Historian Receives Slotkowski Award
AHA Staff, January 2002
From the News column in the January 2002 Perspectives
Richard C. Lukas, noted historian and author of numerous books and articles on Polish history and Polish-Jewish relations, has been named the first recipient of the Kosciuszko Foundation's Joseph B. Slotkowski Publication Fund Achievement Award. Writer, consultant, and lecturer, Lukas was given the honor for his many achievements in promoting Polish history, and principally for his book, The Forgotten Holocaust: The Poles Under German Occupation 1939–1944. (University of Kentucky Press, 1986). The award includes a prize of $2,500.
Lukas's other books include Did The Children Cry? (Hippocrene Books, 1994), Out of the Inferno (University of Kentucky Press, 1989), and From Metternich to the Beatles (New American Library, 1973). Writing about The Forgotten Holocaust, the New York Review of Books said, "There is no doubt that from the very beginning of their occupation the Nazis were intent on destroying Poland as a nation, and in his absorbing account of wartime Poland, Richard Lukas outlines the variety of means they employed for that purpose."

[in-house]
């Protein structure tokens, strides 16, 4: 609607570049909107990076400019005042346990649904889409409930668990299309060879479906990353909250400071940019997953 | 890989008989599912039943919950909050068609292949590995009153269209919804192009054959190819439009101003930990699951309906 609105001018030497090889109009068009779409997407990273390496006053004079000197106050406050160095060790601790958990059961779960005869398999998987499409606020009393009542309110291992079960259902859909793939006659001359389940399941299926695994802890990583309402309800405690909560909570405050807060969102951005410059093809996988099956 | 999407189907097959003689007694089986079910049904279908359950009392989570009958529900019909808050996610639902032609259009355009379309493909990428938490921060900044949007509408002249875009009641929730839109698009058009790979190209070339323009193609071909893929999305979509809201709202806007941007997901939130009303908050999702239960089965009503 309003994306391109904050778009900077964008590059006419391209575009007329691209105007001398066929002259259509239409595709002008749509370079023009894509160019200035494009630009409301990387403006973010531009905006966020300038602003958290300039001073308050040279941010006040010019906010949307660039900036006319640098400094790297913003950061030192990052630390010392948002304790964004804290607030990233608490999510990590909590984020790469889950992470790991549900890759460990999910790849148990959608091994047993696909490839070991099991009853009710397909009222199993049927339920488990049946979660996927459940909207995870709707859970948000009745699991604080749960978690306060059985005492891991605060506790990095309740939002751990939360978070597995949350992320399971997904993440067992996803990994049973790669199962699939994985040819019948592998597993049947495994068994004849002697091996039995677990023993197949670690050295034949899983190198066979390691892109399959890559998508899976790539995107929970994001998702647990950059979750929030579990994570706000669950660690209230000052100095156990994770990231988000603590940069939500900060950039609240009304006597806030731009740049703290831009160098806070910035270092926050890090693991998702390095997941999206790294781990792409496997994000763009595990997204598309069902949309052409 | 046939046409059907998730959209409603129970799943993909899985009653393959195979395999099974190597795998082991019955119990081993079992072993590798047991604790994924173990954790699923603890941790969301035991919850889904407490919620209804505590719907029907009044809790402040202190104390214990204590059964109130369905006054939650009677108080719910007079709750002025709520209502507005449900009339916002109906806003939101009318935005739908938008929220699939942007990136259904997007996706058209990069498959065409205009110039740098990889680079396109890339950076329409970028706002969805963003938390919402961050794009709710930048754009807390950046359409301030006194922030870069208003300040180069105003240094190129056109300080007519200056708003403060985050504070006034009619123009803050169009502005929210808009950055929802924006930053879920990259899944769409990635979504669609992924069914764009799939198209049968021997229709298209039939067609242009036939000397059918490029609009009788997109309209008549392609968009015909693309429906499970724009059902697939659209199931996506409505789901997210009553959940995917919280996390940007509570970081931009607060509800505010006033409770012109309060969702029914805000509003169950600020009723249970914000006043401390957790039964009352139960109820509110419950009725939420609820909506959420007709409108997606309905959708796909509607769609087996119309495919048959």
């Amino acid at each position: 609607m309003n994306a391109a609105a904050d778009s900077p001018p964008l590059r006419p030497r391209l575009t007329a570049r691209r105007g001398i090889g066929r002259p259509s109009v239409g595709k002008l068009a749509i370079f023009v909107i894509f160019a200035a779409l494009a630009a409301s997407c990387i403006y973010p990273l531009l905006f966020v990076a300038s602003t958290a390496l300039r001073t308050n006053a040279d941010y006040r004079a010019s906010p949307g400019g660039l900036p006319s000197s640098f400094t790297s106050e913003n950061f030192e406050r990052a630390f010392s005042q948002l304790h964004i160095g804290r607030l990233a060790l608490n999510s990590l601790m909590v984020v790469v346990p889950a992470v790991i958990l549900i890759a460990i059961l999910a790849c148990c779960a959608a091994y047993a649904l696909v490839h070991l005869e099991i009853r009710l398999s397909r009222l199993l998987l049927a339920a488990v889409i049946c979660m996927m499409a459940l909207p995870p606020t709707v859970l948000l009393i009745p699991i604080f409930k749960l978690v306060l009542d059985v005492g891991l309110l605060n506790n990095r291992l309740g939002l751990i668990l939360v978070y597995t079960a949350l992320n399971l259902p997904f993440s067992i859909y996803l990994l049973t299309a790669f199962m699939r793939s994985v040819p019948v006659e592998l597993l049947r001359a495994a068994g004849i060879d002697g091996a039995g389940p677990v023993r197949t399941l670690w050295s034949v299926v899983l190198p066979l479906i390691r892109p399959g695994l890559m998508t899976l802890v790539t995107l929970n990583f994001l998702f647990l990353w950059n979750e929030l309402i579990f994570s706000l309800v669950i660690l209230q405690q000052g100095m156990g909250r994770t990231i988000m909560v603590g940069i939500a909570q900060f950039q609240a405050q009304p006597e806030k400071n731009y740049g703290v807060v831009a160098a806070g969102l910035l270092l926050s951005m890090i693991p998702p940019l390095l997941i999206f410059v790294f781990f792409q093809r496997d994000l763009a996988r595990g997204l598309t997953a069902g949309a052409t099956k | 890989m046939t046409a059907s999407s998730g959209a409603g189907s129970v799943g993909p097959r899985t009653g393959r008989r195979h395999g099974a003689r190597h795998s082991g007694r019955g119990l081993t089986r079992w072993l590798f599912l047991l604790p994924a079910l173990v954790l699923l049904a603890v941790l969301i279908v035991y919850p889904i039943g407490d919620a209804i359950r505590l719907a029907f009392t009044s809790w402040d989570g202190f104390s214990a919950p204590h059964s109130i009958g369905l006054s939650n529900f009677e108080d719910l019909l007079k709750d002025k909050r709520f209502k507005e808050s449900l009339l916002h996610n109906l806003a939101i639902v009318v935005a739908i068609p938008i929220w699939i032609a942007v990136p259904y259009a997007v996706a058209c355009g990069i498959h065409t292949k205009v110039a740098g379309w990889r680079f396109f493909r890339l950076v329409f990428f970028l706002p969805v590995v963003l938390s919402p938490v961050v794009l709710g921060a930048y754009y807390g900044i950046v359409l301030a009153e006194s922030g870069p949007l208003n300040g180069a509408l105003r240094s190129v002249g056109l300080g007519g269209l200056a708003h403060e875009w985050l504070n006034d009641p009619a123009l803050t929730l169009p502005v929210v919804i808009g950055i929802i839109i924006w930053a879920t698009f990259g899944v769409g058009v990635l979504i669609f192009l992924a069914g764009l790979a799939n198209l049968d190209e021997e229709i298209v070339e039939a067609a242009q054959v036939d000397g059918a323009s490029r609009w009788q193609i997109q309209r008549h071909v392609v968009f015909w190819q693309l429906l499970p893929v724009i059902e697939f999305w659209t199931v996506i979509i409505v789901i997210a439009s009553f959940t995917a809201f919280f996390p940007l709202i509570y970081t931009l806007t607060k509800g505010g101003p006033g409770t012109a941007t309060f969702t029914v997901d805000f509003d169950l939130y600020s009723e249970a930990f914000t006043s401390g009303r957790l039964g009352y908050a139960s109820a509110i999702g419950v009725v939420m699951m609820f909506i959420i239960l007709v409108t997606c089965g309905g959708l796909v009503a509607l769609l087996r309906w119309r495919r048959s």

After completing his doctoral studies at Florida State University, Lukas served as a Research Consultant at the United States Air Force Historical Archives before joining Tennessee Technological University, where he taught for 20 years. He retired from the University of South Florida in 1995. Among his numerous honors are the Janusz Korczak Literary Award from the Anti-Defamation League of B'nai B'rith (1994), the Polonia Restituta award from the Government of Poland (1988), and the National History Award from the American Institute of Aeronautics and Astronautics. The award was established by Eugene L. Slotkowski to recognize authors whose publications improved relations between ethnic or religious groups. Slotkowski, of Chicago is a trustee emeritus of the Kosciuszko Foundation, and established the fund in memory of his father.